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Dude, You’re Not Mark Driscoll, and Other Ways to Find a Pastoral Identity

driscoll

9Marks just released its new eJournal on helping young pastors. I highly commend it to you–it looks very, very helpful.

I had a thought on this topic.  It strikes me that young pastors, which I hope will one day include me, need to emulate our leaders and heroes, but only to a point.  We need to proceed with care and caution in a way that men with outsize personalities and gifts do not, in many cases.

If you don’t have Mark Dever’s pastoral gifts, don’t purge your church rolls right away.  Be careful.  Build goodwill and trust.  Don’t think that just because Capitol Hill Baptist or Bethlehem Baptist or Mars Hill did something one way, that that is the only way to make change and growth happen.  The Lord works, but He generally works through personalities, all of which are different.  Knowing that might save a lot of us young guys a lot of needless heartbreak.

Everyone rightly fears the intramural basketball player who has the self-conception of Michael Jordan but the talent level of the waterboy.  So too do lay Christians rightly have concerns about the guy who thinks he’s John MacArthur but who, in God’s providence, is not.

There is tremendous and way underappreciated good in self-awareness.  Self-awareness is not in style right now.  Self-promotion is.  Self-deception, painfully, seems to be as well.  In a highly modifiable world, we’re all celebrities, we’re all noteworthy, we’re all talented, we’re all beautiful, we’re all deep thinkers, and we’re all worthy of lots of attention.  Most of this is not true, and this pattern of thinking harms us greatly as we prepare for our callings.

So we need to ground our identities not in Facebook profiles or Myspace images, but in Jesus Christ, who has made us new beings, who has literally redefined every atom of our metaphysical and existential existence.  Then, we need to take a good long look at ourselves, an honest, humble look, and assess where our gifts and strengths lie.  How much do people naturally follow us?  What is our best style of leadership given our personalities?  How can we contribute to kingdom work?

This kind of sober self-analysis, which comprehends the best of our strengths and the worst of our flaws, will set us up well to live, firstly, and to minister, secondly.  It will help us to realize what we should set out to accomplish, even as we remember that our God can do far, far more than we might initially think.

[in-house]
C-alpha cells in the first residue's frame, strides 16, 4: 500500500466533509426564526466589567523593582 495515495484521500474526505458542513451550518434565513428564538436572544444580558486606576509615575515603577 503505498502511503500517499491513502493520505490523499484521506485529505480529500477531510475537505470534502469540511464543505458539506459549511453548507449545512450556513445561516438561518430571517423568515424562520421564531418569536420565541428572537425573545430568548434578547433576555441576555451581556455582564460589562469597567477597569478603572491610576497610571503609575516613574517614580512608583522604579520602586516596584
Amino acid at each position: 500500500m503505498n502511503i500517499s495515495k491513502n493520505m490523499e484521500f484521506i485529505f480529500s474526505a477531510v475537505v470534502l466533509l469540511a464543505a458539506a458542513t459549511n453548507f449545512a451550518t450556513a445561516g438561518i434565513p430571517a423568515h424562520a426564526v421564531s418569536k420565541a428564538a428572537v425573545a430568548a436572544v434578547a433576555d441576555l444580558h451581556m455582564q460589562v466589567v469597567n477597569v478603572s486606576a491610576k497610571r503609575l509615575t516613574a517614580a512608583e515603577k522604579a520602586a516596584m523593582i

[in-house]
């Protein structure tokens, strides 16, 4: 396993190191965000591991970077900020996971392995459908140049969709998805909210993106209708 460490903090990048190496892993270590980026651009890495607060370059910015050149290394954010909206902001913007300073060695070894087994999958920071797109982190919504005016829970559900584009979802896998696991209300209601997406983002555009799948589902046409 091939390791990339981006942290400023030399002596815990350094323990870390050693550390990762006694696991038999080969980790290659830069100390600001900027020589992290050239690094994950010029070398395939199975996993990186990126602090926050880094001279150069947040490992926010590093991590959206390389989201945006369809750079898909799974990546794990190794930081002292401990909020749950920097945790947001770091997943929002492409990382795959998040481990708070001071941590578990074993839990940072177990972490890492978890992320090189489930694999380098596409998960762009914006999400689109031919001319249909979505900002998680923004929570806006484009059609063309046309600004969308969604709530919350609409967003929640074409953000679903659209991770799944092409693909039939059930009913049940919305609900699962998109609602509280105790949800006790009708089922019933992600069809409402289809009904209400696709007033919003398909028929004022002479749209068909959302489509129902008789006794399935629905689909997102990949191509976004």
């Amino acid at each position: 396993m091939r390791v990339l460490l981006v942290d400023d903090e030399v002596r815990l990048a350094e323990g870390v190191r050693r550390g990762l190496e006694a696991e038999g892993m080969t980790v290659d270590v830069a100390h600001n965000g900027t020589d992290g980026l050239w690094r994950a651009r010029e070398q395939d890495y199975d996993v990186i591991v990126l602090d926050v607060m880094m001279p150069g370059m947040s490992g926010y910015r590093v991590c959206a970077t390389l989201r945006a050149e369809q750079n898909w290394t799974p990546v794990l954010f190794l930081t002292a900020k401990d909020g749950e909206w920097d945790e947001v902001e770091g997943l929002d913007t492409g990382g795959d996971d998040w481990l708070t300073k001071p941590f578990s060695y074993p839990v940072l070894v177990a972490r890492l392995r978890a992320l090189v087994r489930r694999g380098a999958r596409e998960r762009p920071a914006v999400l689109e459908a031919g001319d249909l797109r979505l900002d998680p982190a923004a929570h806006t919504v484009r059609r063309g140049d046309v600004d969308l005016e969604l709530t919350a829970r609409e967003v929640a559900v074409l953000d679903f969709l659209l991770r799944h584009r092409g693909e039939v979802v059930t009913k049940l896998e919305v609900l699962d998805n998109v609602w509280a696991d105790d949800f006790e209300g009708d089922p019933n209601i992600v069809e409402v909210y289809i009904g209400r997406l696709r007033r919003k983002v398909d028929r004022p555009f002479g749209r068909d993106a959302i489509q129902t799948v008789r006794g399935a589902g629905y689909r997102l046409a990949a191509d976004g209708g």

So that would help, I think, a lot of young guns who set out to be the next big thing.  That, and not talking like their hero.  How many guys do you run across who actually adopt the speech patterns of their heroes, and never realize it?  Yikes.  For such folks, copious amounts of self-awareness are recommended.

Don’t talk like someone else.  Be yourself.  Young would-be pastor, look yourself in the mirror in the morning before you start the day and gently intone these words: Dude, you’re not Mark Driscoll.

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The Link 3.13.09: New Calvinism and Facebook Flaming

new-calv1. Neo-Calvinists, restless young theologians, we have been discovered by the secular media.  Time magazine just included “The New Calvinism” as one of its ten world-changing ideas (HT: JT).  This makes sense.  We are a weirdly fascinating bunch.  We defy a lot of the stereotypes held by non-Christians.  We’re thoughtful, culturally attuned, fun, and even cool (gasp).  Sure, we’ve got the whole Draconian predestination thing going on, but hey, we were predestined to believe it, right?

In all seriousness, someone should do a tv series on a neo-Reformed church plant.  How fun would that be?  Churches have all kinds of drama.  Secular producers do not know this because they do not like us.  But they’re sitting on a gold mine.  Seriously, someone should do a show based on Mars Hill and Mark Driscoll.  It would be insanely popular.  You heard it here.

2. Has anyone ever considered that the ultimate irony of the website/book Stuff White People Like is that, well, white people like it?  I find that really, really funny.  Lady Irony cuts sharp!

3. Because, when it comes to new media criticism, I have a brand going and I can’t disappoint, here’s a funny and cutting Weekly Standard piece on Facebook.

4. Southern Seminary PhD student Dave Schrock reviews NT scholar Simon Gathercole’s new book.  Very thorough.

–Have a great weekend, all.

(Illustration by Lorenzo Petrantoni for TIME)